UPDATE 9:30 p.m. EST:  A fatal officer-involved shooting in Memphis Wednesday afternoon started as traffic stop, investigators said, according to a tweet from a WHBQ-TV reporter. A  car with two men inside refused to stop, crashed and then the men ran.  One of the two men evading the police reportedly shot at the officers. Two officers shot back, fatally shooting one of the men. The second suspect is still at large. 

Original Story:

A man was shot and killed by police while reportedly fleeing the authorities Wednesday afternoon in Memphis, Tennessee, the Memphis Commercial Appeal reported. Witnesses identified the slain man as Johnathan Bratcher, 32.

Reports quickly surfaced on social media claiming Bratcher was both unarmed and running from police when he was shot. Bratcher's body was lying in the street for multiple hours afterward, according to one tweet. Another Twitter user said two Memphis police officers shot at two "black men" but one got away while Bratcher was struck while "running."

The scene of the shooting left witnesses and bystanders angry and yelling at police, according to the Commercial Appeal.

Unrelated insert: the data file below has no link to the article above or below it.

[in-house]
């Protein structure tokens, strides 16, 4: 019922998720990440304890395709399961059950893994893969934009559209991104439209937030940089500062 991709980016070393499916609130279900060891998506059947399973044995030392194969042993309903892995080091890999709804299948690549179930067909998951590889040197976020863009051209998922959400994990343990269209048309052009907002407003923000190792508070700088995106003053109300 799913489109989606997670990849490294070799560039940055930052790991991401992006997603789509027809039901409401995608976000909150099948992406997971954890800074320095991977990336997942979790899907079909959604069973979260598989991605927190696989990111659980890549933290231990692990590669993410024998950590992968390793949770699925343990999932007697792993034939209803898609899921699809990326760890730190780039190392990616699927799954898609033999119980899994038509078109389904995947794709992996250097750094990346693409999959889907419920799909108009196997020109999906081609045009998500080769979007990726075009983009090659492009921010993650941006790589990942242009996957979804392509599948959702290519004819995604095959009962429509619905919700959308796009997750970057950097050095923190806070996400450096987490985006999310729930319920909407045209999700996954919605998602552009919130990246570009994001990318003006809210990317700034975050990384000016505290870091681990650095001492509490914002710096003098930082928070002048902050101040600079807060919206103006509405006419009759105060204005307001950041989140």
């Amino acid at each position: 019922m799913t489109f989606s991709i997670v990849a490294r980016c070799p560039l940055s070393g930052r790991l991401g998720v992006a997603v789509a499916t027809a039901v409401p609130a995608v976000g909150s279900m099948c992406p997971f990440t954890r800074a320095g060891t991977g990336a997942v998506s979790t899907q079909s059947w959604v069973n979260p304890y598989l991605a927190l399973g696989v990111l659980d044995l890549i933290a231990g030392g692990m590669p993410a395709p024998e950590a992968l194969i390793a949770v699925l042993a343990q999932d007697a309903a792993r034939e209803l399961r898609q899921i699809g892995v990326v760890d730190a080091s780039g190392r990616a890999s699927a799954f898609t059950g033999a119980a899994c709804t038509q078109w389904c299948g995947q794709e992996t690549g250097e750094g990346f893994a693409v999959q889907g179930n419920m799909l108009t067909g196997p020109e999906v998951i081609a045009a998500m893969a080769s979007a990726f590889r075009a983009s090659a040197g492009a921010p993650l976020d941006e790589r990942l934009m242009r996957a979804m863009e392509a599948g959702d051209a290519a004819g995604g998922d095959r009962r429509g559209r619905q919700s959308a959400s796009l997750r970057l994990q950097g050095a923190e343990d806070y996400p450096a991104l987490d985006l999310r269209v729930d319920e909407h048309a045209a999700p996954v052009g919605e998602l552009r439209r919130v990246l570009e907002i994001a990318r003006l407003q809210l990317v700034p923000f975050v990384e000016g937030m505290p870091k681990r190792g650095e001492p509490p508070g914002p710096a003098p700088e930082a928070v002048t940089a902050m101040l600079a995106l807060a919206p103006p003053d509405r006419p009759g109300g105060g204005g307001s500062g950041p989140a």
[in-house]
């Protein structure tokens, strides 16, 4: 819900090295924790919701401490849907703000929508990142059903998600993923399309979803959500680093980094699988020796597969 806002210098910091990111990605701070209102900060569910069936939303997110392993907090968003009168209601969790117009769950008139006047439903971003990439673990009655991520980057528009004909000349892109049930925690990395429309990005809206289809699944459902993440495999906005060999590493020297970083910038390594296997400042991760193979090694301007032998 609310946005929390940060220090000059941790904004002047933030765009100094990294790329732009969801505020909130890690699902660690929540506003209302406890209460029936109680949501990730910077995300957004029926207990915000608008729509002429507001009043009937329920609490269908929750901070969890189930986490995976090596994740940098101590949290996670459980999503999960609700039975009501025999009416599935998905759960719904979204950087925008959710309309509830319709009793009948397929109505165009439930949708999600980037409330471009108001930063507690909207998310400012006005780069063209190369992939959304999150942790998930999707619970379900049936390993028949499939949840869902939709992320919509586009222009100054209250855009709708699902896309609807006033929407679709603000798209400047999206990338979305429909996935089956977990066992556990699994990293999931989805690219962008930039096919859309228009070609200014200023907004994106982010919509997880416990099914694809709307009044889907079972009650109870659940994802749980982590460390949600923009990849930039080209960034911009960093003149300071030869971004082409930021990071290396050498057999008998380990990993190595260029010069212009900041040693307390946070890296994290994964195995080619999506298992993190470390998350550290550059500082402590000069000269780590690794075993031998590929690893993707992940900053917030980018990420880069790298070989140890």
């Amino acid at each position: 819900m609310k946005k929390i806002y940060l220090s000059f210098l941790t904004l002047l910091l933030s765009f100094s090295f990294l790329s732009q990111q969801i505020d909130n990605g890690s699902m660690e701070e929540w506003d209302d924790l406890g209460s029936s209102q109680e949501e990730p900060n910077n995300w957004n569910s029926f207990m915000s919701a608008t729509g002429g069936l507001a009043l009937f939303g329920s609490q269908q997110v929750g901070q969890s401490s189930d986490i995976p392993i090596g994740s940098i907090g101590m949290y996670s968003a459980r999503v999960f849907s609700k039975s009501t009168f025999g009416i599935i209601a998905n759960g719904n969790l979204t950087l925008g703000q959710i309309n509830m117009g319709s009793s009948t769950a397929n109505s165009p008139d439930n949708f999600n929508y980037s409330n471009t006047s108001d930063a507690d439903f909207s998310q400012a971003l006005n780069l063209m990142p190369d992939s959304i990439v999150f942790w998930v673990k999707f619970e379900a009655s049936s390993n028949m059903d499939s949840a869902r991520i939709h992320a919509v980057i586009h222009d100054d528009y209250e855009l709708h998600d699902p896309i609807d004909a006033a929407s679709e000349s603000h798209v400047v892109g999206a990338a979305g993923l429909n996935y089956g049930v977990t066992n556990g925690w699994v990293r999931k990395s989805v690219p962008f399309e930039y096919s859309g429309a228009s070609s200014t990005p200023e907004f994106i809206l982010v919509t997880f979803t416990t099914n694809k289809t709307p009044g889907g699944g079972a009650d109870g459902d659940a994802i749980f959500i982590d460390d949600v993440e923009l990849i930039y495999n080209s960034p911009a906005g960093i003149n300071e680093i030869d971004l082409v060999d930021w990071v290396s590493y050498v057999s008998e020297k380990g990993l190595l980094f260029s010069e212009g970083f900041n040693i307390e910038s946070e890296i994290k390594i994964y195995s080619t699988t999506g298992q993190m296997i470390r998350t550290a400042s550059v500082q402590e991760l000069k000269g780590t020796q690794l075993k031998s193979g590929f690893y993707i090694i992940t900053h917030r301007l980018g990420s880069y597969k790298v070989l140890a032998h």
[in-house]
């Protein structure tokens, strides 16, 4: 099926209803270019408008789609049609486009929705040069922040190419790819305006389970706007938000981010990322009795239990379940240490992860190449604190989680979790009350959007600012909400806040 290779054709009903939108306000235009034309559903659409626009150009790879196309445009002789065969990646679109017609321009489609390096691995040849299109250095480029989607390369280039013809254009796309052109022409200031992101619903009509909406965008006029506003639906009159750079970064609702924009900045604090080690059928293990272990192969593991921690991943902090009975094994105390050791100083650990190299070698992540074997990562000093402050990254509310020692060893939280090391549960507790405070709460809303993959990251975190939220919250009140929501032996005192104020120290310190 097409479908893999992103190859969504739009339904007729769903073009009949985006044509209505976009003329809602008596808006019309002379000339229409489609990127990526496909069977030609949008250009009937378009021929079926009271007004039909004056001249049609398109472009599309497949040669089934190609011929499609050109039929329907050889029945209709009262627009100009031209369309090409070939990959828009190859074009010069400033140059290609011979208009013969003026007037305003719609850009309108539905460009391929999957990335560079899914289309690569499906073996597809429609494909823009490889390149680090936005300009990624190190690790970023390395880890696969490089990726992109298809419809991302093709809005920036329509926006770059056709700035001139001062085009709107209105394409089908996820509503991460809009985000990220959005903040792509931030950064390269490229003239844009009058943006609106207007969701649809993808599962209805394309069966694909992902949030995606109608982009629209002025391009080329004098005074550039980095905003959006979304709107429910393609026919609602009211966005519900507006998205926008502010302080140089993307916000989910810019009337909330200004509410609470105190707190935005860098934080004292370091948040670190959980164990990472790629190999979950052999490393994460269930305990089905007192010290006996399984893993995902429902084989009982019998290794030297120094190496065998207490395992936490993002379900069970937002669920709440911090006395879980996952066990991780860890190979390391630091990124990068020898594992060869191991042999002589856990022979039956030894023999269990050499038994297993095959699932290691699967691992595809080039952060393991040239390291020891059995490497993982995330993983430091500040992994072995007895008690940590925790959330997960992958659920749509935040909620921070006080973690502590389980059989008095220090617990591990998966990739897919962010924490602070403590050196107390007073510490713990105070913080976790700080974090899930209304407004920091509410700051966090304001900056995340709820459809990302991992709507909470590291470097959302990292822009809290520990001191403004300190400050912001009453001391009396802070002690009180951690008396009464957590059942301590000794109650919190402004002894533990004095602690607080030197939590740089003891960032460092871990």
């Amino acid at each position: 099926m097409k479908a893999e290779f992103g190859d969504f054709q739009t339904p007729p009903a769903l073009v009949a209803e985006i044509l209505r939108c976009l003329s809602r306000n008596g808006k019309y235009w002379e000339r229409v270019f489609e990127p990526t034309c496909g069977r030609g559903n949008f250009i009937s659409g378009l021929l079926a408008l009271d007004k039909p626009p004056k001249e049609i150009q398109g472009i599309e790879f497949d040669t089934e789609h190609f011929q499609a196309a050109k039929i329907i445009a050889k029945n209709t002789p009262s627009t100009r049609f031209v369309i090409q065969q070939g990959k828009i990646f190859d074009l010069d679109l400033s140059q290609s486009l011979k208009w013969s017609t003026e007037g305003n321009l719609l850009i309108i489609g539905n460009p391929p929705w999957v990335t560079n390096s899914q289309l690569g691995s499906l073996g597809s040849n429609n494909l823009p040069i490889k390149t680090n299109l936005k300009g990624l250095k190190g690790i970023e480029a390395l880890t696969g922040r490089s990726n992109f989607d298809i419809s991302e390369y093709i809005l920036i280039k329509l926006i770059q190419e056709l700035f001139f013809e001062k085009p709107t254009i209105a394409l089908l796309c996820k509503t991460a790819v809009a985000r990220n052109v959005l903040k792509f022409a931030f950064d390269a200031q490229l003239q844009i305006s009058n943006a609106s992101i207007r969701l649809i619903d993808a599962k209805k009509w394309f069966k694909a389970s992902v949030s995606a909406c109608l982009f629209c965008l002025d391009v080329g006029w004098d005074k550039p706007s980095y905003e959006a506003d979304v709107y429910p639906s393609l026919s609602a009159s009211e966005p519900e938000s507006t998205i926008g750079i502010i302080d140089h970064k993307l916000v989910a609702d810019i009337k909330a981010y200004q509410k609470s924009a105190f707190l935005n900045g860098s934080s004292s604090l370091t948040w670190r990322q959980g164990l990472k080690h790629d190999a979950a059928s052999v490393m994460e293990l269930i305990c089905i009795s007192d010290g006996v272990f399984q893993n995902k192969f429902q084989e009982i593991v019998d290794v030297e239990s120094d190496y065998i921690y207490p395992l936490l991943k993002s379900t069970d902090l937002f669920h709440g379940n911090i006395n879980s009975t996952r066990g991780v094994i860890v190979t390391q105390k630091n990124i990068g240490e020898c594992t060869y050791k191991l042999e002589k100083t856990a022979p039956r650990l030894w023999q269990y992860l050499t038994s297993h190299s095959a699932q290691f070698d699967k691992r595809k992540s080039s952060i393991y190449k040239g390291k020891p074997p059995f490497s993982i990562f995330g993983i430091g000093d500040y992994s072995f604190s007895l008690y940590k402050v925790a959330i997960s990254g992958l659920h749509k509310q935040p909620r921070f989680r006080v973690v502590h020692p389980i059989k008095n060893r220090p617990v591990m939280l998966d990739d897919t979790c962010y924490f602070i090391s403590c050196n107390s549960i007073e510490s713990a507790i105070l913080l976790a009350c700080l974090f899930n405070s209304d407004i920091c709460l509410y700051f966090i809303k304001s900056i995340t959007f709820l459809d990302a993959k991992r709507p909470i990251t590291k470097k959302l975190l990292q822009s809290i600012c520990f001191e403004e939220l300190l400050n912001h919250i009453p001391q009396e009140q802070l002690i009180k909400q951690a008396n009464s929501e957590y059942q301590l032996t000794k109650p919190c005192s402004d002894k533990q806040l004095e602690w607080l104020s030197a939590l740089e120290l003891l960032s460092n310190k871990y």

"I have been made aware of an officer-involved shooting today," said Memphis Mayor Jim Strickland in a statement. "However, the TBI is the lead agency investigating. I am not at liberty to discuss the details of this case. This is a reminder of the dangers our officers face on a daily basis, even on something as routine as a traffic stop."

Bratcher had a rocky relationship with the law, according to court records cited by the Commercial Appeal. In 2002, he pleaded guilty to aggravated robbery, and in 2008, he was charged with 13 counts of aggravated assault, along with counts of vandalism and unlawful possession of a weapon.  Bratcher did not have any open warrants, the Commercial Appeal reported.

The case has been turned over to the Tennessee Bureau of Investigation. Police dispatchers received the shooting call at 2:54 p.m. local time, and at 4:29 p.m. dispatchers advised officers in the area to turn off any body or car cameras.  

"There are two officers who have body cameras that are used as a field test. It is policy that the scene investigator can ask for cameras to be turned off once the investigation is underway,” Memphis city spokeswoman Ursula Madden said in a statement, the Commercial Appeal reported. “We cannot speak to other law enforcement agencies who may have been on scene. As you know, TBI is the lead agency on this case, and they will determine when or if any video will be released."